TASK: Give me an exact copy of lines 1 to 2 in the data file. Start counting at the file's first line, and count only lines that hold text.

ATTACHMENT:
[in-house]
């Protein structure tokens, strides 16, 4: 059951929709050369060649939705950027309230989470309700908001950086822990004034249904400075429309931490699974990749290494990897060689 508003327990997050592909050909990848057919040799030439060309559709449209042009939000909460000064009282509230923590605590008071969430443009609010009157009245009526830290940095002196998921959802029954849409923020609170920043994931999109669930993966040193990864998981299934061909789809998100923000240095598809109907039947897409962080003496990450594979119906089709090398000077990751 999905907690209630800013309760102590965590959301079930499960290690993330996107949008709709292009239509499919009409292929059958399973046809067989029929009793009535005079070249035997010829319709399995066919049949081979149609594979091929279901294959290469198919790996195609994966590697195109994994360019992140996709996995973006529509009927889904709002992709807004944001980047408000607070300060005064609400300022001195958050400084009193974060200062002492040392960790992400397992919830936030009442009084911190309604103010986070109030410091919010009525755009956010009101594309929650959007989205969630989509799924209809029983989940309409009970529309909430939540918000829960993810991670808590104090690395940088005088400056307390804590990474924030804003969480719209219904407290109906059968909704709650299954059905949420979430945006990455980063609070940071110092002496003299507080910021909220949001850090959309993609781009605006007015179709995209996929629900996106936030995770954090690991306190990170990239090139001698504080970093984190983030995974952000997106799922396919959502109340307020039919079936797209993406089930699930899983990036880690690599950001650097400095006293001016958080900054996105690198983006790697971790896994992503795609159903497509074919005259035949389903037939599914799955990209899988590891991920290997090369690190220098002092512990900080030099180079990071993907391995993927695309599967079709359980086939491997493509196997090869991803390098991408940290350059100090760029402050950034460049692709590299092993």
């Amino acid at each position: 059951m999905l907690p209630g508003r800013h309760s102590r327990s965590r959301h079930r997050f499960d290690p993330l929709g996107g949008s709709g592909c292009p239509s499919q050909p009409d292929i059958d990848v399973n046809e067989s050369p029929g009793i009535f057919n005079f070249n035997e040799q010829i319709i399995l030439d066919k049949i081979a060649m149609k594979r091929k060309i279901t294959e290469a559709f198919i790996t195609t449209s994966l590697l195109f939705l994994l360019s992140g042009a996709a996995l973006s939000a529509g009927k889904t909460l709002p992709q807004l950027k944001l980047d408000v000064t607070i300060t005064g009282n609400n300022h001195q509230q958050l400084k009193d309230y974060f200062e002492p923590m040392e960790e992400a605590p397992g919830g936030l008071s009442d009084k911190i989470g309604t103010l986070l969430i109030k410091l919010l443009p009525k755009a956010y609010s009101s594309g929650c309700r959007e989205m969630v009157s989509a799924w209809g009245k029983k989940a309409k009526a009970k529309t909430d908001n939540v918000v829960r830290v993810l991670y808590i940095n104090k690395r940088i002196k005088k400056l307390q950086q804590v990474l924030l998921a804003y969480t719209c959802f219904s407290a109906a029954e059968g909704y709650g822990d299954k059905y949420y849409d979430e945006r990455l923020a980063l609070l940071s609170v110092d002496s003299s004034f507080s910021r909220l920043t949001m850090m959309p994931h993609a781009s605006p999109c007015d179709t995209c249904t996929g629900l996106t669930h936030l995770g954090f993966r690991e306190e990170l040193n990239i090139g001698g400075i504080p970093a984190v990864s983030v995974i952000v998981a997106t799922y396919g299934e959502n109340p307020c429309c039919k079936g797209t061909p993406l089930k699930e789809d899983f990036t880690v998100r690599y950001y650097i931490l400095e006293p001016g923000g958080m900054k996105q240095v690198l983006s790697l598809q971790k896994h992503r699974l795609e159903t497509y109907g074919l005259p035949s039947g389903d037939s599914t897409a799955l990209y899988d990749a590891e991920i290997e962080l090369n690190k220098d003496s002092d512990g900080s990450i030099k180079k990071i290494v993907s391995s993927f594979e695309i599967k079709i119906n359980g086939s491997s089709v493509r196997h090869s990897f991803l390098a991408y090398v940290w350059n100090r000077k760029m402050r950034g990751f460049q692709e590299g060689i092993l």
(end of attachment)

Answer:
[in-house]
């Protein structure tokens, strides 16, 4: 059951929709050369060649939705950027309230989470309700908001950086822990004034249904400075429309931490699974990749290494990897060689 508003327990997050592909050909990848057919040799030439060309559709449209042009939000909460000064009282509230923590605590008071969430443009609010009157009245009526830290940095002196998921959802029954849409923020609170920043994931999109669930993966040193990864998981299934061909789809998100923000240095598809109907039947897409962080003496990450594979119906089709090398000077990751 999905907690209630800013309760102590965590959301079930499960290690993330996107949008709709292009239509499919009409292929059958399973046809067989029929009793009535005079070249035997010829319709399995066919049949081979149609594979091929279901294959290469198919790996195609994966590697195109994994360019992140996709996995973006529509009927889904709002992709807004944001980047408000607070300060005064609400300022001195958050400084009193974060200062002492040392960790992400397992919830936030009442009084911190309604103010986070109030410091919010009525755009956010009101594309929650959007989205969630989509799924209809029983989940309409009970529309909430939540918000829960993810991670808590104090690395940088005088400056307390804590990474924030804003969480719209219904407290109906059968909704709650299954059905949420979430945006990455980063609070940071110092002496003299507080910021909220949001850090959309993609781009605006007015179709995209996929629900996106936030995770954090690991306190990170990239090139001698504080970093984190983030995974952000997106799922396919959502109340307020039919079936797209993406089930699930899983990036880690690599950001650097400095006293001016958080900054996105690198983006790697971790896994992503795609159903497509074919005259035949389903037939599914799955990209899988590891991920290997090369690190220098002092512990900080030099180079990071993907391995993927695309599967079709359980086939491997493509196997090869991803390098991408940290350059100090760029402050950034460049692709590299092993």